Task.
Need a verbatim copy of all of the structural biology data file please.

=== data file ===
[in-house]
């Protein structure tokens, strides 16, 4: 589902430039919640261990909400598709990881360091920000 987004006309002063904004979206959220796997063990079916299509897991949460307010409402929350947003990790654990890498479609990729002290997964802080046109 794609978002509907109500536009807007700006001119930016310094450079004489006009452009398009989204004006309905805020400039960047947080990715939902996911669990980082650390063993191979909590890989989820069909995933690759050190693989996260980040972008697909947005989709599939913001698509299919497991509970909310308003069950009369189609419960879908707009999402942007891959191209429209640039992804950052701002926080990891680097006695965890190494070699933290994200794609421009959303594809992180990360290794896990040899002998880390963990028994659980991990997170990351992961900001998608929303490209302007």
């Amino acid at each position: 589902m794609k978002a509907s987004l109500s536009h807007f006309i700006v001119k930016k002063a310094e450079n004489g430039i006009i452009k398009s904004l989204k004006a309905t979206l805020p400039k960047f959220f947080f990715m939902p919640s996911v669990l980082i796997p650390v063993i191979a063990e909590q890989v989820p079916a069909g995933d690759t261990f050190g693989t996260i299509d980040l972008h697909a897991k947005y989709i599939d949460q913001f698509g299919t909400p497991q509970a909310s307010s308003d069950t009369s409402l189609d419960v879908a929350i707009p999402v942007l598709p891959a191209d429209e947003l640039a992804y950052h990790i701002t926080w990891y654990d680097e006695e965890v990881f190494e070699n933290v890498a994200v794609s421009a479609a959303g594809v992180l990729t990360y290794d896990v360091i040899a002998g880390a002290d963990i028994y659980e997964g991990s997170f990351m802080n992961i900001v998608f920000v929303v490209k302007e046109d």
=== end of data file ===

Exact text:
[in-house]
């Protein structure tokens, strides 16, 4: 589902430039919640261990909400598709990881360091920000 987004006309002063904004979206959220796997063990079916299509897991949460307010409402929350947003990790654990890498479609990729002290997964802080046109 794609978002509907109500536009807007700006001119930016310094450079004489006009452009398009989204004006309905805020400039960047947080990715939902996911669990980082650390063993191979909590890989989820069909995933690759050190693989996260980040972008697909947005989709599939913001698509299919497991509970909310308003069950009369189609419960879908707009999402942007891959191209429209640039992804950052701002926080990891680097006695965890190494070699933290994200794609421009959303594809992180990360290794896990040899002998880390963990028994659980991990997170990351992961900001998608929303490209302007």
């Amino acid at each position: 589902m794609k978002a509907s987004l109500s536009h807007f006309i700006v001119k930016k002063a310094e450079n004489g430039i006009i452009k398009s904004l989204k004006a309905t979206l805020p400039k960047f959220f947080f990715m939902p919640s996911v669990l980082i796997p650390v063993i191979a063990e909590q890989v989820p079916a069909g995933d690759t261990f050190g693989t996260i299509d980040l972008h697909a897991k947005y989709i599939d949460q913001f698509g299919t909400p497991q509970a909310s307010s308003d069950t009369s409402l189609d419960v879908a929350i707009p999402v942007l598709p891959a191209d429209e947003l640039a992804y950052h990790i701002t926080w990891y654990d680097e006695e965890v990881f190494e070699n933290v890498a994200v794609s421009a479609a959303g594809v992180l990729t990360y290794d896990v360091i040899a002998g880390a002290d963990i028994y659980e997964g991990s997170f990351m802080n992961i900001v998608f920000v929303v490209k302007e046109d």